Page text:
State ex rel. Brnovich v. City of Phoenix

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Justia Opinion Summary

The Supreme Court held that the constitutional prohibition on state and local governments from imposing or increasing taxes or other "transaction-based" fees on services does not extend to "trip fees" imposed by the City of Phoenix on commercial ground transportation providers who transport passengers to and from an airport.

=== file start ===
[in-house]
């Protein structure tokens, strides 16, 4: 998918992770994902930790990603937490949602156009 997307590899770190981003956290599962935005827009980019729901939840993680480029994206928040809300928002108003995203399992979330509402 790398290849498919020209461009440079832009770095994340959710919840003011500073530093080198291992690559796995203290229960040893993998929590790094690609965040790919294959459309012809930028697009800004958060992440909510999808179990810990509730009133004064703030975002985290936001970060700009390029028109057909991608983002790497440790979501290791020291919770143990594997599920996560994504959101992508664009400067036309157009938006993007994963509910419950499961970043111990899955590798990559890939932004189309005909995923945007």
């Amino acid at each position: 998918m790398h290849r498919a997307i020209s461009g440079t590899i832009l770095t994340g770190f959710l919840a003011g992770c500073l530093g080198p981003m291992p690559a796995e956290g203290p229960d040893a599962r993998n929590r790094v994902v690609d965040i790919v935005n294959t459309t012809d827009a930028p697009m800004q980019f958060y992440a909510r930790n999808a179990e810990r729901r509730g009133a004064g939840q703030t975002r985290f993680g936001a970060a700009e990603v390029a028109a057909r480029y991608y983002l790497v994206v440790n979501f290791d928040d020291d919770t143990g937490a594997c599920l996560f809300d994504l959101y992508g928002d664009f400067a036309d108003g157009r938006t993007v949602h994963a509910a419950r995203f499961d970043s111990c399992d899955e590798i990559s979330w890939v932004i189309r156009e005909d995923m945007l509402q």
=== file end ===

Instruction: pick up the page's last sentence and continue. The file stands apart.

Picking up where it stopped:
The Attorney General filed a special action pursuant to Ariz. Rev. Stat. 41-194.01(B)(2) asking whether the City's newly adopted ordinance adjusting passenger pick-up fees and imposing new trip fees for dropping off departing passengers at the Phoenix Sky Harbor International Airport violates Ariz. Const. Art. IV, 25 as to commercial ground transportation providers. The Supreme Court held (1) the ordinance does not violate section 25 because the fees are not "transaction-based"; and (2) the bond provision in section 41-194.01(B)(2) is incomplete and unintelligible and therefore unenforceable.